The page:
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Indicial notation proof

  1. Sep 14, 2010 #1
    Hello, I need to prove the following:

    [tex]\nabla\times\nabla a[/tex] = 0

    where a is a scalar function of x1, x2, x3 and 0 is the zero vector
     
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  3. Sep 14, 2010 #2

    vela

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    Do you know how to express the cross product using the Levi-Civita symbol?
     
  4. Sep 14, 2010 #3
    oh yes of course

    this is how far i get:

    [tex] \epsilon_{ijk} \nabla_{j} ( \nabla a)_{k} [/tex]

    now if i do try to keep going i have to take the del operator to the del times a in parantheses. Assuming this is where i have to use chain rule i would get a times del of del plus del times (del times a)
    or in written form i get:

    [tex] \epsilon_{ijk} ( a_{k} ( \nabla_{j} \nabla_{k} ) + \nabla_{k} ( \nabla_{j} a_{k} ) ) [/tex]

    not quite sure what del of del is, or del times a for that matter
     
  5. Sep 14, 2010 #4

    vela

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    What is ak? You said a is a scalar function.

    There's no need to use the chain rule. The kth component of ∇a is ∇ka, right?
     
  6. Sep 14, 2010 #5
    I think when i say a is a scalar function, i mean you plug in random values for x1, x2, x3 and you get a scalar.

    so basically a could look something like this:

    [tex] a = x_{1}^2 + x_{2}^2 + 2*x_{3} [/tex]
     
  7. Sep 14, 2010 #6

    vela

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    Right, so what does ak mean? There's no kth component of a.
     
  8. Sep 14, 2010 #7
    oh i dont really know, i guess it doesnt have components.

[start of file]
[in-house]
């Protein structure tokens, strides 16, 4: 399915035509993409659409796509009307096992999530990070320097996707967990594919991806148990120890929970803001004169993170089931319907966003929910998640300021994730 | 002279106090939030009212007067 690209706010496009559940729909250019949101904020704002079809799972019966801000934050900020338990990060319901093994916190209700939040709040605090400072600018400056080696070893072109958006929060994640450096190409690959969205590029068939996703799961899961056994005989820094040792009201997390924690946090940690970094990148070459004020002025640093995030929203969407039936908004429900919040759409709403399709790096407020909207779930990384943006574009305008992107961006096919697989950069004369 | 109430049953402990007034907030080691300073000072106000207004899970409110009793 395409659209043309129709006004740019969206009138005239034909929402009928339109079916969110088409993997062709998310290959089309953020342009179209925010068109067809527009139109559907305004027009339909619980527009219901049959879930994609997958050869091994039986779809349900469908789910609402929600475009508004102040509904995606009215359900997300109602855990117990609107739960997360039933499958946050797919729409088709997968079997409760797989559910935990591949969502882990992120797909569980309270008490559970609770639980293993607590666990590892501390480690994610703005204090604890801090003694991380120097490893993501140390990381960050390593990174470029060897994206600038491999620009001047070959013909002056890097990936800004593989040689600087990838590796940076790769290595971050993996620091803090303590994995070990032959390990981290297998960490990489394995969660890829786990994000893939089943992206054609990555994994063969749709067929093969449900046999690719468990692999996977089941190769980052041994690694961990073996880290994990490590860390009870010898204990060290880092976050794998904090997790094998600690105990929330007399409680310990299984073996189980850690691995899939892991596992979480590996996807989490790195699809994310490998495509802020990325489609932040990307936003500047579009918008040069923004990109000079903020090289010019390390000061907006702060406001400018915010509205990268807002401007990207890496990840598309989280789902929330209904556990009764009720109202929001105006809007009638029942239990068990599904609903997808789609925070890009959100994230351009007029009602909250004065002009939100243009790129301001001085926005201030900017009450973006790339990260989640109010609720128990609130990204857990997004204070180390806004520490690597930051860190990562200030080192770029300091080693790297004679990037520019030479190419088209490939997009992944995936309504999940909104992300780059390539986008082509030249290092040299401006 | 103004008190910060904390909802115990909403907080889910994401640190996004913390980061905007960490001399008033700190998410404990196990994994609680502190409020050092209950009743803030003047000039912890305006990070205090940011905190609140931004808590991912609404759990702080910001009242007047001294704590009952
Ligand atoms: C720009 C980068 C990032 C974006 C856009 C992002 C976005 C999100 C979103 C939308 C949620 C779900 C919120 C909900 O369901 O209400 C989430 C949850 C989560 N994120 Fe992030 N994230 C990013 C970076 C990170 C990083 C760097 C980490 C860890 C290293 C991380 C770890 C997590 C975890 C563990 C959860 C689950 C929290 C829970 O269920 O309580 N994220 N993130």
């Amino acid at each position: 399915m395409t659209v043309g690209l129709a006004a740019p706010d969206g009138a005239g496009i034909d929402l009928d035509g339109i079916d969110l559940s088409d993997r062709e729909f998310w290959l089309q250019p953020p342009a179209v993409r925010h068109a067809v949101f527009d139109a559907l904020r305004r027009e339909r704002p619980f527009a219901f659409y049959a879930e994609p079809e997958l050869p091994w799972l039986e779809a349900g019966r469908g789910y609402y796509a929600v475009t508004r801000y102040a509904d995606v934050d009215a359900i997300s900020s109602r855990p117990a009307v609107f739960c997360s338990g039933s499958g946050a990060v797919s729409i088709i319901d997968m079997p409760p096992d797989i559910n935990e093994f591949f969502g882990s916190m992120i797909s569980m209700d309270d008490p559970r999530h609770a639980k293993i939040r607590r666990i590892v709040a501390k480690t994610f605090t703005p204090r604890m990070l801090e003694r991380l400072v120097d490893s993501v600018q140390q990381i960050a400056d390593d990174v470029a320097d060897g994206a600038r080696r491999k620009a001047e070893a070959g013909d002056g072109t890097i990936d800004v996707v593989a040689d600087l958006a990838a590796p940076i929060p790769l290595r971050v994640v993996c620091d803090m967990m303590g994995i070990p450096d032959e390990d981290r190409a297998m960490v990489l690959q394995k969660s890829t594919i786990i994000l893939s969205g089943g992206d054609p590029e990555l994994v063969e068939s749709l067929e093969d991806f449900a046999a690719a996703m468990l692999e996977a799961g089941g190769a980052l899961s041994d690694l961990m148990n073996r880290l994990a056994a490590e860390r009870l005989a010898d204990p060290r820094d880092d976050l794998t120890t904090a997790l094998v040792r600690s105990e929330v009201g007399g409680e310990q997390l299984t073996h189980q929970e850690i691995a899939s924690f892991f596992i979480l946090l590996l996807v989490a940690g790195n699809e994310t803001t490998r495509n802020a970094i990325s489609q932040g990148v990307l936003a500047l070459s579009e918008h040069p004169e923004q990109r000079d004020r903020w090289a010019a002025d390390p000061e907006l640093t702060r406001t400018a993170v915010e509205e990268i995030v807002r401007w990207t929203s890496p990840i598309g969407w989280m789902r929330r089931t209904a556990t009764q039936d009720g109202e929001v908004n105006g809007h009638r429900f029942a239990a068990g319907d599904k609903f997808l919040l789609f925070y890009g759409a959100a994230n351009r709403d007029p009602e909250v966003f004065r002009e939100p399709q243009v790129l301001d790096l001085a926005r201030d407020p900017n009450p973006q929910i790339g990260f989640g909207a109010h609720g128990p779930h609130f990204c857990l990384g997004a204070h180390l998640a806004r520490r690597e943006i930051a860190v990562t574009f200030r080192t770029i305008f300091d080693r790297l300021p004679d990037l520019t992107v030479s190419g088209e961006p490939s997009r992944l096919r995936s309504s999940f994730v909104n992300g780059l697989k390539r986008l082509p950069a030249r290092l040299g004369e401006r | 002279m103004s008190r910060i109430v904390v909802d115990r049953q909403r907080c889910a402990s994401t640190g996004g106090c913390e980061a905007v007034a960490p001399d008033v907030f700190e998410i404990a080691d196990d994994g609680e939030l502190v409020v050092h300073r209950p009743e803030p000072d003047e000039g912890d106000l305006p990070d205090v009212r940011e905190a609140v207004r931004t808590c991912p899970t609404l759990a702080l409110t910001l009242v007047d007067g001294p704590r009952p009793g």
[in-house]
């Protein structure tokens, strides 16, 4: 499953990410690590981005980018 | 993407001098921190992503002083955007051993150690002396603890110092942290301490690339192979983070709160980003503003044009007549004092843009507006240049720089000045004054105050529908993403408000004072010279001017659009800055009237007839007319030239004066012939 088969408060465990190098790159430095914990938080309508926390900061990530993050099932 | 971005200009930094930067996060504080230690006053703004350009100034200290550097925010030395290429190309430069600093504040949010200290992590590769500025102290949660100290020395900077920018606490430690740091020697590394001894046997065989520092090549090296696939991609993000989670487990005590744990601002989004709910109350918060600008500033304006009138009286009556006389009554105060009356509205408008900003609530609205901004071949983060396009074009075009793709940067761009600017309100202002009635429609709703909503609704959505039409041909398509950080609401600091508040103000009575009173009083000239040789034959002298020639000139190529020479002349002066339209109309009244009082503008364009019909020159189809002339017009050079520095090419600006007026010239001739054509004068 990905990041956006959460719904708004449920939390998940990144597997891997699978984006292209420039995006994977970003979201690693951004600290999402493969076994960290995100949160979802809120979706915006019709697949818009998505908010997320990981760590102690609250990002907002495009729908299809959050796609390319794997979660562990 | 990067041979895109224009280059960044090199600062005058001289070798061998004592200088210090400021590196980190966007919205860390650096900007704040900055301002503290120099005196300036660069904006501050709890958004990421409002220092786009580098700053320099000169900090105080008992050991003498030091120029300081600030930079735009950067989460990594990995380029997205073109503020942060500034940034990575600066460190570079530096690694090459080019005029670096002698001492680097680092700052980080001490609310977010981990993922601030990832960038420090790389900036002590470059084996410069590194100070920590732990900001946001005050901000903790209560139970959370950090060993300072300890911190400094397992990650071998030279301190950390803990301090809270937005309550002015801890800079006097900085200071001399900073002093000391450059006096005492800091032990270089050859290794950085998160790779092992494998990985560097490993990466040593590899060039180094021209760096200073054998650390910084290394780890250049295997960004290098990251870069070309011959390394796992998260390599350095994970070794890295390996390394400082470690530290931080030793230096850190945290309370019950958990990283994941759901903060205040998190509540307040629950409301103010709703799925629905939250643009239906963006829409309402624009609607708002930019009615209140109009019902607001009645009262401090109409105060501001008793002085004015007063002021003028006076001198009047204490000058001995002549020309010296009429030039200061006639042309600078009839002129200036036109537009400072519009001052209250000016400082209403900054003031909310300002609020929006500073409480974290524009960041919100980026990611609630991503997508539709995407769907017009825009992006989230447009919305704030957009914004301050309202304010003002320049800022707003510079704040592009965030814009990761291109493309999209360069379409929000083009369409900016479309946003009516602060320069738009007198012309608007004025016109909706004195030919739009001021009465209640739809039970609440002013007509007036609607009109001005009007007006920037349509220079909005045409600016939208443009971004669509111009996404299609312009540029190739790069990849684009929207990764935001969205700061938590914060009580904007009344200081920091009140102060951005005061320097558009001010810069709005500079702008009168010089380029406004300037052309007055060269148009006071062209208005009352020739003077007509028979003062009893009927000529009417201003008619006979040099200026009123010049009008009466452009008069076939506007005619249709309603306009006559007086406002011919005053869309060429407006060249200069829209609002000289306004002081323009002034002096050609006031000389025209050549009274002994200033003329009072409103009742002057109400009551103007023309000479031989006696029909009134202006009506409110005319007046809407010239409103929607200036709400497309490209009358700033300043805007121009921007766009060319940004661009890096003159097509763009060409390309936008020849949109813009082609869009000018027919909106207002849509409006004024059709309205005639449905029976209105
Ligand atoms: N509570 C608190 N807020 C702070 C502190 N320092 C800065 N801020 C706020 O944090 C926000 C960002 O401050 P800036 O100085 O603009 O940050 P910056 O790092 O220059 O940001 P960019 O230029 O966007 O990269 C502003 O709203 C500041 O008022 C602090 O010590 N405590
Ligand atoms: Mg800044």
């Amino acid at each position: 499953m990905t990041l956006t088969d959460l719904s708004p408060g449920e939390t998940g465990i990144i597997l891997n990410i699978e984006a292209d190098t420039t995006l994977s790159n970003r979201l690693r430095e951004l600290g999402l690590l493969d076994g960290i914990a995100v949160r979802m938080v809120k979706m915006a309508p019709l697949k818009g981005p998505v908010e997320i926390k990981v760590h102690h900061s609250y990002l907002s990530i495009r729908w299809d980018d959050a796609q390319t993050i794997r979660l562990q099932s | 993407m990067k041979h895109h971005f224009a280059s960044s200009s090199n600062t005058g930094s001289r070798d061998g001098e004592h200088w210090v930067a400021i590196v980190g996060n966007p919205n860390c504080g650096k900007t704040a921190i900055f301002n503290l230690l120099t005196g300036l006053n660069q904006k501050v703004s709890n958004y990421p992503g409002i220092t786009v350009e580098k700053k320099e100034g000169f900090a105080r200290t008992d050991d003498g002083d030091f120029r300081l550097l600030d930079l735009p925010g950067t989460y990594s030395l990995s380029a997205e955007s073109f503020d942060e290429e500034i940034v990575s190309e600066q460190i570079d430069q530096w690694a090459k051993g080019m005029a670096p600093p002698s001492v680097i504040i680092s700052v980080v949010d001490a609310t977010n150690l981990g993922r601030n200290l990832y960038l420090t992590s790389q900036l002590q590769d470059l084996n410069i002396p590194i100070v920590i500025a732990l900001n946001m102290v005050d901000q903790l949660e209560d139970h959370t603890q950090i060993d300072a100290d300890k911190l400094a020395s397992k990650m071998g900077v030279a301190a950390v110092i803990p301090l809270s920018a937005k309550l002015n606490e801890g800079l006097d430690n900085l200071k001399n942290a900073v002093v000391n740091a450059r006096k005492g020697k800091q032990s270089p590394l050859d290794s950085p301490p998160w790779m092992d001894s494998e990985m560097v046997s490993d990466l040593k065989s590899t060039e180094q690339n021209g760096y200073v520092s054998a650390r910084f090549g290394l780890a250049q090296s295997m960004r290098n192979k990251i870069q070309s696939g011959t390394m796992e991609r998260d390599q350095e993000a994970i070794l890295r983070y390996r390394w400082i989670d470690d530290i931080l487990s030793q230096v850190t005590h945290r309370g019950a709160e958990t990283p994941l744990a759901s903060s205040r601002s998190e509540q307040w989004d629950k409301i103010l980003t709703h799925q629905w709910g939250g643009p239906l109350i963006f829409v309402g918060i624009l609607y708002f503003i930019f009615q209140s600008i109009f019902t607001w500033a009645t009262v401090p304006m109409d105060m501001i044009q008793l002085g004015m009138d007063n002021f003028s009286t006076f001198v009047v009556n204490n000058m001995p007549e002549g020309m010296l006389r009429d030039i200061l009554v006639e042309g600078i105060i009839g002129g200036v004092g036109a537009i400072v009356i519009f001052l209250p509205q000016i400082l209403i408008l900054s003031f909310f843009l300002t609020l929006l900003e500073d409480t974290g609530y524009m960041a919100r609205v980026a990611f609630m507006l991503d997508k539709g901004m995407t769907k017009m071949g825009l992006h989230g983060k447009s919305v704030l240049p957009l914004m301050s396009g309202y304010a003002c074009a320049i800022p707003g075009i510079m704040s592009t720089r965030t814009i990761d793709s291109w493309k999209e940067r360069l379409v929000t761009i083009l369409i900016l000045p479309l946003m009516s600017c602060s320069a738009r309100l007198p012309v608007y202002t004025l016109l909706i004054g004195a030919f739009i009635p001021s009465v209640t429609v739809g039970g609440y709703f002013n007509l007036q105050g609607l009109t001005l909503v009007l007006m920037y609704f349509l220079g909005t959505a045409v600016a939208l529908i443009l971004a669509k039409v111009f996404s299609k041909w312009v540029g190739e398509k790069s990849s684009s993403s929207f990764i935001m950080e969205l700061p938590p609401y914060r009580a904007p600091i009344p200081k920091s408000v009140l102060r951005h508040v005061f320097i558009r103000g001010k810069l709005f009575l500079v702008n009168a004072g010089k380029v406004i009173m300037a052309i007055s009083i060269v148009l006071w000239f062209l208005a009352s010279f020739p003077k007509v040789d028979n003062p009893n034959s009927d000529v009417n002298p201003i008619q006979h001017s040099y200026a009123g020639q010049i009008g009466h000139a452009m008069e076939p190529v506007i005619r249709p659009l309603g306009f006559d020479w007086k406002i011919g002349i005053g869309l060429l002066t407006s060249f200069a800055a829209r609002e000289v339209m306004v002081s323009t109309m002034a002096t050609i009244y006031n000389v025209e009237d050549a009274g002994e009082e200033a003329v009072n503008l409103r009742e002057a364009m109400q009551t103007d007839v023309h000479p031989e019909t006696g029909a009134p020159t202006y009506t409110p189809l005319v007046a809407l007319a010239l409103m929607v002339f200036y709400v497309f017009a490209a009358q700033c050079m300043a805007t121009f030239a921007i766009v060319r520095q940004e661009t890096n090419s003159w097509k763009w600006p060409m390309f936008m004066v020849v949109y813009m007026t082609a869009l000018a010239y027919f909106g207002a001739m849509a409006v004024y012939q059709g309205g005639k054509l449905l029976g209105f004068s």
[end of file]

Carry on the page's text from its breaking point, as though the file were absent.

thats actually the part where i really dont know how to continue the problem

    can you help?
     
  9. Sep 14, 2010 #8

    vela

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    My point was what you wrote doesn't make sense. You were okay up to here:

    [tex]\epsilon_{ijk} \nabla_j (\nabla a)_k[/tex]

    Use what I said earlier about what the kth component of ∇a is.
     
  10. Sep 14, 2010 #9
    ok so then i have the following:

    [tex] \epsilon_{ijk} ( a_{k} ( \nabla_{j} \nabla_{k} ) + \nabla_{k} ( \nabla_{j} a ) ) [/tex]

    but i still have no idea what [tex] \nabla_{j} \nabla_{k} [/tex] or [tex] \nabla_{j} a [/tex] is?
     
  11. Sep 14, 2010 #10

    vela

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    Can you explain how you got that? It seems like you're just pushing symbols around without any understanding of what they mean.

    Let's clear up your understanding of the notation first. Let B=∇xA. How is this written in indicial notation? Compare that to how you learned to write ∇xA before.
     
  12. Sep 25, 2010 #11
    If we assume that we are working in cartesian coor. system, we can write;
    [tex]\hat{e}_i \epsilon_{ijk} \nabla_j (\nabla a)_k = \hat{e}_i \epsilon_{ijk} \partial_j \partial_k a [/tex]

    here [tex]\nabla_i = \partial_i[/tex]

    then let's write this sum term by term:
    [tex]\sum_{ijk} \hat{e}_i \epsilon_{ijk} \partial_j \partial_k a = \hat{e}_1 \epsilon_{123} \partial_2 \partial_3 a + \hat{e}_1 \epsilon_{132} \partial_3 \partial_2 a + \cdots[/tex]

    [tex]\epsilon_{123} = 1[/tex] and [tex]\epsilon_{132} = -1[/tex]
    It should be easy to see that all term cancels each other.Hope could be helpful.
     
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